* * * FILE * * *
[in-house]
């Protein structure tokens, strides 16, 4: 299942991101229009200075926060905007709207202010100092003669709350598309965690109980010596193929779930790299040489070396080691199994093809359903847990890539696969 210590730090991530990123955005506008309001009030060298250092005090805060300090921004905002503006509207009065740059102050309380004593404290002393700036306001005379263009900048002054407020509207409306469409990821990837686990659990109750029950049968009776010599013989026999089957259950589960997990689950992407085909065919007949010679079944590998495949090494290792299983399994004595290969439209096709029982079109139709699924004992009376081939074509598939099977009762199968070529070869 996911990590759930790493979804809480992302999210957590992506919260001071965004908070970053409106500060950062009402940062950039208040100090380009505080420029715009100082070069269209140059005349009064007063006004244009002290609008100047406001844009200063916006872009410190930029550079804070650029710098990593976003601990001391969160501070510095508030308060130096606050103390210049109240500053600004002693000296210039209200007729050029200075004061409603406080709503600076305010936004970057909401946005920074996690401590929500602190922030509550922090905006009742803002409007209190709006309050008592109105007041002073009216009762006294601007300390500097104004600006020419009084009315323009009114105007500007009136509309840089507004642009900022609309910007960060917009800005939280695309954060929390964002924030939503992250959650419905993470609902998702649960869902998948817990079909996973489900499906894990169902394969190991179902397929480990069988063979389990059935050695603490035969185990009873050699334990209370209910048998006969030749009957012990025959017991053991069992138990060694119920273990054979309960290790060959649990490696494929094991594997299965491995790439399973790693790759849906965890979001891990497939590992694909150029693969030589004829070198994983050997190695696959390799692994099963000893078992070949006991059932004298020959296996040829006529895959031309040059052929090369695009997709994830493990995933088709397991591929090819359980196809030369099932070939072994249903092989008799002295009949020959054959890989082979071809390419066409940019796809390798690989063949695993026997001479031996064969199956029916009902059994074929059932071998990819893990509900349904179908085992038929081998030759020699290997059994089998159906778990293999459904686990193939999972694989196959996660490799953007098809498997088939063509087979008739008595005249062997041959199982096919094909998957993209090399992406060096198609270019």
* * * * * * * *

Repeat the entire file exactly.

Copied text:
[in-house]
């Protein structure tokens, strides 16, 4: 299942991101229009200075926060905007709207202010100092003669709350598309965690109980010596193929779930790299040489070396080691199994093809359903847990890539696969 210590730090991530990123955005506008309001009030060298250092005090805060300090921004905002503006509207009065740059102050309380004593404290002393700036306001005379263009900048002054407020509207409306469409990821990837686990659990109750029950049968009776010599013989026999089957259950589960997990689950992407085909065919007949010679079944590998495949090494290792299983399994004595290969439209096709029982079109139709699924004992009376081939074509598939099977009762199968070529070869 996911990590759930790493979804809480992302999210957590992506919260001071965004908070970053409106500060950062009402940062950039208040100090380009505080420029715009100082070069269209140059005349009064007063006004244009002290609008100047406001844009200063916006872009410190930029550079804070650029710098990593976003601990001391969160501070510095508030308060130096606050103390210049109240500053600004002693000296210039209200007729050029200075004061409603406080709503600076305010936004970057909401946005920074996690401590929500602190922030509550922090905006009742803002409007209190709006309050008592109105007041002073009216009762006294601007300390500097104004600006020419009084009315323009009114105007500007009136509309840089507004642009900022609309910007960060917009800005939280695309954060929390964002924030939503992250959650419905993470609902998702649960869902998948817990079909996973489900499906894990169902394969190991179902397929480990069988063979389990059935050695603490035969185990009873050699334990209370209910048998006969030749009957012990025959017991053991069992138990060694119920273990054979309960290790060959649990490696494929094991594997299965491995790439399973790693790759849906965890979001891990497939590992694909150029693969030589004829070198994983050997190695696959390799692994099963000893078992070949006991059932004298020959296996040829006529895959031309040059052929090369695009997709994830493990995933088709397991591929090819359980196809030369099932070939072994249903092989008799002295009949020959054959890989082979071809390419066409940019796809390798690989063949695993026997001479031996064969199956029916009902059994074929059932071998990819893990509900349904179908085992038929081998030759020699290997059994089998159906778990293999459904686990193939999972694989196959996660490799953007098809498997088939063509087979008739008595005249062997041959199982096919094909998957993209090399992406060096198609270019």